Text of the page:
In general, f(h(a,b), c, d) can be written as k(a,b,c, d) but cannot be written as g(a,b,u(c,d)) since the last assumes that c and d appear throughout f only in a specific form: u(c,d). k(a,b,c,d) is "more general" than either f(h(a,b),c,d) or g(a,b,u(c,d)) but it is impossible to say whether one of those two is "more general" than the other without specific h or u.

Ok, here's where the original question came from...maybe this helps.

Say I have a function $$F(a,b,c) = G(d,e)$$. Assume the Implicit Function Theorem conditions are satisfied. So, I can solve for c as follows: $$c = H(G(d,e),a,b)$$. Now, in this case, can I write c as $$c = N(d,e,M(a,b))$$? Why or why not?

HallsofIvy said:
In general, f(h(a,b), c, d) can be written as k(a,b,c, d) but cannot be written as g(a,b,u(c,d)) since the last assumes that c and d appear throughout f only in a specific form: u(c,d).

Do you mean that this cannot be done when u has already been fixed, or something else has been assumed of the u, or is there a contradiction with my post?

Physics_wiz said:
Ok, here's where the original question came from...maybe this helps.

Say I have a function $$F(a,b,c) = G(d,e)$$. Assume the Implicit Function Theorem conditions are satisfied. So, I can solve for c as follows: $$c = H(G(d,e),a,b)$$. Now, in this case, can I write c as $$c = N(d,e,M(a,b))$$? Why or why not?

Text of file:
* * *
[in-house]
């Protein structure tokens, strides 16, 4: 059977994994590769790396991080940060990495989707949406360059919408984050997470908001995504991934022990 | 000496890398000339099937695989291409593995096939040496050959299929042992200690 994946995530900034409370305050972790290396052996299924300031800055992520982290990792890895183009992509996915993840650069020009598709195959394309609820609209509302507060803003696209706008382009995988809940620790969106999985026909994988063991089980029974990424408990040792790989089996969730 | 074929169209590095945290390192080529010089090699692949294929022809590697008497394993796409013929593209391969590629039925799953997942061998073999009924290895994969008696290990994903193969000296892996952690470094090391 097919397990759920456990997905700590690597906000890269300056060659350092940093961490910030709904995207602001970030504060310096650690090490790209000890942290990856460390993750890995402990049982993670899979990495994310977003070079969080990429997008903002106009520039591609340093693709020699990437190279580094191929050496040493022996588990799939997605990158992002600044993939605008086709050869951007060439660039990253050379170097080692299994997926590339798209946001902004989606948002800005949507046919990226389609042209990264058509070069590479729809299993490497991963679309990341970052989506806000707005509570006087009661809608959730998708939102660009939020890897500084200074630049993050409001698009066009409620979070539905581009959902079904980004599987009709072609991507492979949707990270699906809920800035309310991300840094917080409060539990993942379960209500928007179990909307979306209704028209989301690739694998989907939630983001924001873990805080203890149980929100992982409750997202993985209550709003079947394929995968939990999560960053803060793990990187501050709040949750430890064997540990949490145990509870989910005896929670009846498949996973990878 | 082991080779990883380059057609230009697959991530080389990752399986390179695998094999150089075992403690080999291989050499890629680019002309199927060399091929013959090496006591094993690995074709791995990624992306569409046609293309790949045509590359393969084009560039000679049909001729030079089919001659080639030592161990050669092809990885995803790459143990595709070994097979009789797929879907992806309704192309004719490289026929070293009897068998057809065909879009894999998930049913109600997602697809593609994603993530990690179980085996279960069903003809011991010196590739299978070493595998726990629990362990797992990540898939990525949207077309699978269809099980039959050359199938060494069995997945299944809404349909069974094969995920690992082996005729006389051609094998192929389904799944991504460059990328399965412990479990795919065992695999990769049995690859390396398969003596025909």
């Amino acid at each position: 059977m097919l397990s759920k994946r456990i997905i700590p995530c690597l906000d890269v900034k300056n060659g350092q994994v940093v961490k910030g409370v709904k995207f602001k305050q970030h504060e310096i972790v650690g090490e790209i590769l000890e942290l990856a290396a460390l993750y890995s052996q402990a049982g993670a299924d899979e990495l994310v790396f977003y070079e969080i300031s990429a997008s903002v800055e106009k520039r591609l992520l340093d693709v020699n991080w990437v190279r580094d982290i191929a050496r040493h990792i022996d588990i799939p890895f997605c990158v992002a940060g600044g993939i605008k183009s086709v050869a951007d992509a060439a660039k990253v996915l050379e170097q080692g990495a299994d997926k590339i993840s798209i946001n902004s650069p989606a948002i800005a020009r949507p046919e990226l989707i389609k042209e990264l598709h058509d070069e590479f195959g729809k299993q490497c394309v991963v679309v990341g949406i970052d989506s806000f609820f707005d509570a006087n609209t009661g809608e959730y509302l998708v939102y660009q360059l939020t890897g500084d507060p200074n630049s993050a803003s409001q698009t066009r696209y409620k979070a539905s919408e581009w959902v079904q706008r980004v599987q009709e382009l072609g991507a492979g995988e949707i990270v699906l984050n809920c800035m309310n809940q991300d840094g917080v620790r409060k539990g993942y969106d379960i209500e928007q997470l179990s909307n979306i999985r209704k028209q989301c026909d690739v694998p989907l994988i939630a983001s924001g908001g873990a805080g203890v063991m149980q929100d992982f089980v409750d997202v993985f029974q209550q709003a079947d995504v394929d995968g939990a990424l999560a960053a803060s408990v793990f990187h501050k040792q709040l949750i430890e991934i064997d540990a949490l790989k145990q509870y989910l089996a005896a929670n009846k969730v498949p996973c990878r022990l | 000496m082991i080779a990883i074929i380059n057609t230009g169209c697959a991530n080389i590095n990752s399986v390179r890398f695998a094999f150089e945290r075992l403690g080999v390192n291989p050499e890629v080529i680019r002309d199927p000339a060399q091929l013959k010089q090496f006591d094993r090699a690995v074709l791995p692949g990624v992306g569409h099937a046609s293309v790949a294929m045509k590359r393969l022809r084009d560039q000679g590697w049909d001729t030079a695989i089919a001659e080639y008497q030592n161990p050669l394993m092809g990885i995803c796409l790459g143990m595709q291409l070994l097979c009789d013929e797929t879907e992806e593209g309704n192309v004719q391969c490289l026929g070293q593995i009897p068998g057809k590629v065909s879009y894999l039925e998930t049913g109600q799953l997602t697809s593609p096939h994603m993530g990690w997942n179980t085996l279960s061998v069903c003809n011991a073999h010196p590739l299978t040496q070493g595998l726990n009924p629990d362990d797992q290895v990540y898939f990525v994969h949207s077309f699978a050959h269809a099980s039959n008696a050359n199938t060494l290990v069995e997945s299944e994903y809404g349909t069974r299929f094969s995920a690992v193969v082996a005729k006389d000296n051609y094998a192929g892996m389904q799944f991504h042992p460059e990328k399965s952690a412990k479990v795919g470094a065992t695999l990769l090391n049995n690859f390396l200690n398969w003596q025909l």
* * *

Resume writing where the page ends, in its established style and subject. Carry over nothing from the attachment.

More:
Anyone? Do the functions N and M exist so I can write $$c = N(d,e,M(a,b))$$? By the way, N and M can be anything...I just wanted to know if they exist.

## 1. What is a multi-variable function?

A multi-variable function is a mathematical concept that involves more than one independent variable. In other words, the output of the function is dependent on multiple input variables, rather than just one.

## 2. How is a multi-variable function expressed?

A multi-variable function is typically expressed using mathematical notation, with the input variables listed inside parentheses and the output variable after an equal sign. For example, the function f(x,y) = x + y would take two input variables (x and y) and output their sum.

## 3. What is the purpose of expressing a multi-variable function?

Expressing a multi-variable function allows us to understand and analyze the relationship between the input variables and the output variable. It also allows us to make predictions and solve problems involving multiple variables.

## 4. Are all multi-variable functions linear?

No, not all multi-variable functions are linear. A linear function is one in which the output variable changes at a constant rate in relation to the input variables. However, multi-variable functions can be non-linear, meaning the output variable changes at a non-constant rate in relation to the input variables.

## 5. Can a multi-variable function have more than two input variables?

Yes, a multi-variable function can have any number of input variables. The number of input variables is determined by the specific problem or situation being analyzed. For example, a function that calculates the volume of a box would have three input variables (length, width, and height).